Zedekiah's Cave 311.
(photo credit: iTravelJerusalem)
Also known as Solomon's Quarries, Zedekiah's Cave is a 20,000-square-meter underground limestone quarry running under the Muslim Quarter of Jerusalem's Old City for a full five blocks, making it the largest man-made cave in Israel.
The cavern extends about 200 meters (650 feet) from its entrance (the only part of it that is natural), it is roughly 100 meters (330 feet) in width, and its depth is more than 9 meters (30 feet) below street level. And yet, as large as the Cave is today, it was once much larger, having spanned beyond the Old City walls all the way to the area of the Garden Tomb.
Although it is known that the cave was carved over a period of several thousand years, no one knows quite how old it actually is.
The Bible in the Book of Jeremiah mentions that Zedekiah, the last king
of Judea, attempted to escape from the city in the wake of the
Babylonian invasion, and Medieval Bible commentator Rashi writes that
the beleaguered monarch fled through a huge tunnel. Many attribute the
cave to King Solomon himself, especially the Freemasons, who consider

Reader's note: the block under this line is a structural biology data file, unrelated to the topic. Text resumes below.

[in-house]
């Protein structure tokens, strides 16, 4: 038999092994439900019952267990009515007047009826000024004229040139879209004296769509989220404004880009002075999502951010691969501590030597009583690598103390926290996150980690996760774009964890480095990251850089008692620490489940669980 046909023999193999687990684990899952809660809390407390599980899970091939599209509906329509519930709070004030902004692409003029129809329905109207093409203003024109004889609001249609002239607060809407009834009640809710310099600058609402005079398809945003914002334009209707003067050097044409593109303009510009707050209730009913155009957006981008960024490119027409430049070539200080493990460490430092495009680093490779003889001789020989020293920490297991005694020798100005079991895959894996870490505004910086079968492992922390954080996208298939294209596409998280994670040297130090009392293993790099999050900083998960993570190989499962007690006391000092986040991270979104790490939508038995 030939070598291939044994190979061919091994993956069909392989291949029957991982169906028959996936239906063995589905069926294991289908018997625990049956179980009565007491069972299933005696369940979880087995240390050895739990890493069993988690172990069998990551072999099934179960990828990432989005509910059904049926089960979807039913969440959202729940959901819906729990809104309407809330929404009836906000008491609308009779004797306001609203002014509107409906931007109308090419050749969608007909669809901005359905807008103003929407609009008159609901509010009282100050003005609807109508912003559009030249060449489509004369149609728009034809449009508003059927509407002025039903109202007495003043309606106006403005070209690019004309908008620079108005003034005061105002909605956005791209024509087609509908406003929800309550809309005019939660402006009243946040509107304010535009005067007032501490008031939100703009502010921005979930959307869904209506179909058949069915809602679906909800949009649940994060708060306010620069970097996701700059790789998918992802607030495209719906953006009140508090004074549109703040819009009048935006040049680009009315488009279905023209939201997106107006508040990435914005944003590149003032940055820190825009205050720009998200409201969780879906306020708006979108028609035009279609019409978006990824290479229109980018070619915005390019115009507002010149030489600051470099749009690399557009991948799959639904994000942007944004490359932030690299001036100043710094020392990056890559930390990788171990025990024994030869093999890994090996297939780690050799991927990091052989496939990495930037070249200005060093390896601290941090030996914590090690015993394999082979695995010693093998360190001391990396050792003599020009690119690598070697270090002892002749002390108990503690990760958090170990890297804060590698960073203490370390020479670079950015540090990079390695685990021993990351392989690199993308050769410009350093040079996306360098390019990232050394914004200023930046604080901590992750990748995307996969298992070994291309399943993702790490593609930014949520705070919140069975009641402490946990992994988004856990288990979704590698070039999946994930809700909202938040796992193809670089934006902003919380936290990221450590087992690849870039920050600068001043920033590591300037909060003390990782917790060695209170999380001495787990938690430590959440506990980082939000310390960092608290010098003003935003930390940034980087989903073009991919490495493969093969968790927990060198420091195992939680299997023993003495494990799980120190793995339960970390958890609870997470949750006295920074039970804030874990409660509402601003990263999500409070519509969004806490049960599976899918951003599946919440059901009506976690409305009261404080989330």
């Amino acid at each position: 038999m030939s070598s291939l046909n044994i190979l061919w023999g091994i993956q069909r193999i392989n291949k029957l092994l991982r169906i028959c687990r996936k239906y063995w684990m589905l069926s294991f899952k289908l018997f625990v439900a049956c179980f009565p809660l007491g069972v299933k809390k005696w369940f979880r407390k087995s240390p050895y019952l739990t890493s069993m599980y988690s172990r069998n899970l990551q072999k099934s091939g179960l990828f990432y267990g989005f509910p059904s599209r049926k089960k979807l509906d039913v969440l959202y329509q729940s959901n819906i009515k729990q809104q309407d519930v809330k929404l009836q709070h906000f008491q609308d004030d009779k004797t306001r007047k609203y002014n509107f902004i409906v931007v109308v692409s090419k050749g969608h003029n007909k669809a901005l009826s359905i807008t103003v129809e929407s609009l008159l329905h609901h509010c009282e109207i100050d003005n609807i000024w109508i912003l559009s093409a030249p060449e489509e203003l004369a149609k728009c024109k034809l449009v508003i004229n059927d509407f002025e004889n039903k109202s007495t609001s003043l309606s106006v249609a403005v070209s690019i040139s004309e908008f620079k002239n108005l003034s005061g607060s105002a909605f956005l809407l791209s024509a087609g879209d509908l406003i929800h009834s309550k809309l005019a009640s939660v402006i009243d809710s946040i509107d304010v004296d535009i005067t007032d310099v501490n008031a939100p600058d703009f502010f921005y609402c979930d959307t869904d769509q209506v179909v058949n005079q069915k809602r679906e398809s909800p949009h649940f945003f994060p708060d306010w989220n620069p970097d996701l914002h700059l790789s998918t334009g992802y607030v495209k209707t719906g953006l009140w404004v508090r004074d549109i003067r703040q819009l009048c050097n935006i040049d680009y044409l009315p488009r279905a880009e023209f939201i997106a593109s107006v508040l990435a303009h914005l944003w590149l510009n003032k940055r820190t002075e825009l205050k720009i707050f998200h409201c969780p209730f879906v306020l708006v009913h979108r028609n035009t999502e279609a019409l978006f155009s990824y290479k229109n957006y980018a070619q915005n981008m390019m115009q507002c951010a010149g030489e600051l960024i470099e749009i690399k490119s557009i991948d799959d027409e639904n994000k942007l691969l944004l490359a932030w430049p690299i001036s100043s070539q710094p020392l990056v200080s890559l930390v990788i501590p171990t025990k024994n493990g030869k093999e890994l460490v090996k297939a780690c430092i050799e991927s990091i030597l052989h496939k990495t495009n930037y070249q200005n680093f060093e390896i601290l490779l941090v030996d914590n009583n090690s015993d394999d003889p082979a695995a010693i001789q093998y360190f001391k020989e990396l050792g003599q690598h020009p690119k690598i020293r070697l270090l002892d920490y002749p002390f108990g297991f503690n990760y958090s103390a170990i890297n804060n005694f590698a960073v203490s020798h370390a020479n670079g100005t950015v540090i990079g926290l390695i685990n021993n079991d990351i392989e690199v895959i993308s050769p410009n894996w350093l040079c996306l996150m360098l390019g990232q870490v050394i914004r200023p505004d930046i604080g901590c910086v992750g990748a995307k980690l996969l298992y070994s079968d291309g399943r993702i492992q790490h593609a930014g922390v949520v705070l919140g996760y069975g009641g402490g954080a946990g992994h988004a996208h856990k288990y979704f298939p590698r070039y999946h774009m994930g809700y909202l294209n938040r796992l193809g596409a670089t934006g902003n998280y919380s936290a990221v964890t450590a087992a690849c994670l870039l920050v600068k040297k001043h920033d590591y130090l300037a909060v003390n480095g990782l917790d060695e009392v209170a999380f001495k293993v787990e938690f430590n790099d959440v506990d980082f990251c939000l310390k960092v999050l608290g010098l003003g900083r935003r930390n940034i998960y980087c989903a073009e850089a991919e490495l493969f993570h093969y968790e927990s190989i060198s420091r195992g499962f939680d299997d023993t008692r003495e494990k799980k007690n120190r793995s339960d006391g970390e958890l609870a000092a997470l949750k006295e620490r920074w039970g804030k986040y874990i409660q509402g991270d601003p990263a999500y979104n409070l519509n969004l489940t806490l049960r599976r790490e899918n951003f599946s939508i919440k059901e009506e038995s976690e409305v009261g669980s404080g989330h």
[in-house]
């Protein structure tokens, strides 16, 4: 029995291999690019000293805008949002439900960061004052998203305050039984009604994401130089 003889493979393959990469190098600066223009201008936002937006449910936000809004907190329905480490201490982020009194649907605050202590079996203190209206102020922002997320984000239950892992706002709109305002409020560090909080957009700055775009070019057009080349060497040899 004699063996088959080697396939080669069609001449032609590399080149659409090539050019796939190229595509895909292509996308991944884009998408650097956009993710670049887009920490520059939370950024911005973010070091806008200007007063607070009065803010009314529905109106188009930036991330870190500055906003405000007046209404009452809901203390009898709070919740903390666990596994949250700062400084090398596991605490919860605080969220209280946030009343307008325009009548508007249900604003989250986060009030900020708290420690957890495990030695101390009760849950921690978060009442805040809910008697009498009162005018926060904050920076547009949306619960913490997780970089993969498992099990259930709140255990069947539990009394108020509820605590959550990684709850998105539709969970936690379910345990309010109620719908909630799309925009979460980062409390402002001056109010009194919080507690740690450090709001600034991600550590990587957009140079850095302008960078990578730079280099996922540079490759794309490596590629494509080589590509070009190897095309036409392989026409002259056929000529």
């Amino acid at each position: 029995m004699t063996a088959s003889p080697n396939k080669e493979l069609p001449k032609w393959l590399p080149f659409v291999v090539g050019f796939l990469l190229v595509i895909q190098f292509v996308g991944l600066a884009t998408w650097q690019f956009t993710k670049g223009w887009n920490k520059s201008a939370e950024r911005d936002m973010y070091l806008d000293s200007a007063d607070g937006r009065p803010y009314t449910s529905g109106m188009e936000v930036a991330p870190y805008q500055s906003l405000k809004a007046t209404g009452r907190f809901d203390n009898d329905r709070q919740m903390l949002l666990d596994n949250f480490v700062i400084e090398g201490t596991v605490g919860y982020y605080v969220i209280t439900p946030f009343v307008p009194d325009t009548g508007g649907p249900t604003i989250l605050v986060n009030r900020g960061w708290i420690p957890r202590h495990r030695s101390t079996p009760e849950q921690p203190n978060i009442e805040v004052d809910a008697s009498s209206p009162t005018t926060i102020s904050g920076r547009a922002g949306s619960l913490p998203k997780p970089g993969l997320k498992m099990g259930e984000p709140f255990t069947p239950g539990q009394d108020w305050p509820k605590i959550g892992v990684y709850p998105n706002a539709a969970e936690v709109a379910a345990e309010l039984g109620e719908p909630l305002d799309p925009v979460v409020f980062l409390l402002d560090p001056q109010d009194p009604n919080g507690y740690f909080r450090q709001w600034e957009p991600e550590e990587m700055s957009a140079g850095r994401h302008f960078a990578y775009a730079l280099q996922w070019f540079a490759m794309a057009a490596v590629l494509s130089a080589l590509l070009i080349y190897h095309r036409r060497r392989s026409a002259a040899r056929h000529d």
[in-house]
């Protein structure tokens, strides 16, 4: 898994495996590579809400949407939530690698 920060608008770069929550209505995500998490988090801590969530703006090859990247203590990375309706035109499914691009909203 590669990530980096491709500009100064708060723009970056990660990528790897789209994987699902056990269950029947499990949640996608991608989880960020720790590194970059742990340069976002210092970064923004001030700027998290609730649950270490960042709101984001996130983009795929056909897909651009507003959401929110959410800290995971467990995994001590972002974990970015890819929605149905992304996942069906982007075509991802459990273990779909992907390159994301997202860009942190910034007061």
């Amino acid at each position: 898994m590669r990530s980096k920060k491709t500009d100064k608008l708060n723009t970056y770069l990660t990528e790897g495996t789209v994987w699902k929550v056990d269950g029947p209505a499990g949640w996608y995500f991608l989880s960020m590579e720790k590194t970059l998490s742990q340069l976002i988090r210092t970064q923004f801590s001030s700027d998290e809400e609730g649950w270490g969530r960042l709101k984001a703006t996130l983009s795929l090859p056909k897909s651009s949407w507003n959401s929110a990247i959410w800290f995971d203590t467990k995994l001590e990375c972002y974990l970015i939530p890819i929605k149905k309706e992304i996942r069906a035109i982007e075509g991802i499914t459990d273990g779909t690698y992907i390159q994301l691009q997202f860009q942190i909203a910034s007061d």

the legendary monarch the first Masonic Grand Master and hold annual
ceremonies in the cave.
For over 300 years, the cave lay dormant, not much more than another
Jerusalem legend among many. And then, on a sunny day in 1854, American
missionary James Turner Barclay was walking his dog along the outskirts
of Jerusalem, when the dog, hot in pursuit of a fox, sifted through some
dirt alongside the Old City wall and abruptly disappeared through a
hole that opened up.
Later that day, under the cover of darkness, Barclay and his two sons,
decked out in Arab garb, slipped through the opening to reveal the
yawning cavern, as well as the skeletons of several unfortunate souls
who had apparently been trapped in the cave. These days, entering the
Zedekiah's Cave is not quite as much of an ordeal, and visitors can
access the opening just behind the Old City wall, between Herod Gate and
Damascus Gate. Everything is well lit, and there are safety railings
where necessary. So come explore Jerusalem's underground scene; it's
every bit as breathtaking as the rest of the Old City.
Stay tuned for more episodes of CITYsights.
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